The Citadel

The Archive of 'A Song of Ice and Fire' Lore

So Spake Martin

Canadian Signing Tour (Vancouver)

So here's my report from the CBC Book club event in Vancouver (for our international friends, the CBC is the Canadian Broadcasting Corporation - public radio and tv and I cannot live without it!)

The event was not all that well attended....I was shocked! I arrived quite early, so got a front row seat. The event was moderated by Sheryl McKay (a local radio host - most excellent) and John Burns (book editor for a local paper)

George came in, and joked about the weather...its been raining here for a month solid, bad even for the Wet Coast. It went well with the first chapter - the Cersei one, on the way to the funeral, with all the rain. After, Sheryl and John made some comments and posed some questions.

J commented on how G's reading aloud conveyed the gamesmanship and paranoia on every page and asked G if he found imagining and writing all that intrigue exhausting. G said no, not that part of writing, he actually enjoys that part quite a bit. He writes books that he would want to read and finds alot of fantasy deficient because everyone is as they seem-called it lazy writing; said we all wear masks and people are complex--they have heroism and monstrosity. The exploration of character is the most interesting aspect of people and he tries to celebrate it in his books.

S - commented on how he offs his main characters.

G - fiction is too predictable, esp in fantasy, where you know a main character will survive, no matter how many orcs are chasing him. G is not interested in this fiction of comfort- wants to shake up readers, make the danger feel real.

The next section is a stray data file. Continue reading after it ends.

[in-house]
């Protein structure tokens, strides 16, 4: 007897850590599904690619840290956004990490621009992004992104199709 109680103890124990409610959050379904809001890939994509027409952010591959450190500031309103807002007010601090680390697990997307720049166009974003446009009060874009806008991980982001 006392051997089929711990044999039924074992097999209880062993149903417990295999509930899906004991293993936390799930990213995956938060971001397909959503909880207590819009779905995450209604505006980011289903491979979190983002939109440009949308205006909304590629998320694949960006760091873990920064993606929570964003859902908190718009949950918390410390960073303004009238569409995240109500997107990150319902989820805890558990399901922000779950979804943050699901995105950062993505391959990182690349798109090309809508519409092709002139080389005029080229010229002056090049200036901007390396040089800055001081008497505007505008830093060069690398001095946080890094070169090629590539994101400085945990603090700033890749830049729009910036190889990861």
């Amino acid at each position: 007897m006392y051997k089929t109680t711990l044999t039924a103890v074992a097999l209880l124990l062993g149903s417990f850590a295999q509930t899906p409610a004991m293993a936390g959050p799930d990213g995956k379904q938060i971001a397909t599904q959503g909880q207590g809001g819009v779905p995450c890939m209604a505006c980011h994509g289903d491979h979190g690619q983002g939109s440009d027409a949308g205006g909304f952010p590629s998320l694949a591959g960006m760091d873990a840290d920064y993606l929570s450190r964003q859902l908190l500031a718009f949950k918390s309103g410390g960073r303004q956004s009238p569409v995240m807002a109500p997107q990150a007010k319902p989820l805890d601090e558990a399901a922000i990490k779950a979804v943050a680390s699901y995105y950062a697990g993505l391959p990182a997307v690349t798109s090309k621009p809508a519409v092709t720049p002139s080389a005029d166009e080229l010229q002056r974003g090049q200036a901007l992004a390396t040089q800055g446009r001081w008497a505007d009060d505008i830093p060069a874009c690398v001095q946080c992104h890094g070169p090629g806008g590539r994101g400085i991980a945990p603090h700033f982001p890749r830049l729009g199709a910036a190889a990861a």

S - wanted to know how readers felt about it

G - most love it

J - commented on sex in the books

G -says there should be more sex in fantasy, more sex in life; gets more letters of complaint about sex than about death, G marvelled that "the penis obscene while the ax is just cool fun"; said that anything gratuitous is that which does not advance the plot directely, but big deal - plot alone makes a 20 page book; he wants you to smell the smoke and food at a feast, see the fools - trying to do complex need to show it--cant just say "this character here is complex, you know"

Then he talked a bit about oaths, and how they are lost in modern life. the books grapple with this

After a few more questions/comments, the floor was opened, and the first question, I kid you not, was "who are Jon's parents"

In response to another question about why this book took so bloody long, G admitted to mistakes in structure. he talked about Tolkein, and how he did something great in LotR by starting with the Shire, which is the whole world at the beginning, and when the story grew, so did the world. He is trying to do this, and from the beginning had planned to introduce new parts of this world, and new characters - found himself with too many balls in the air but he needed to keep them there, otherwise they would fall on his head

Next question was on POV's and whether G was worried about creeping Jordanism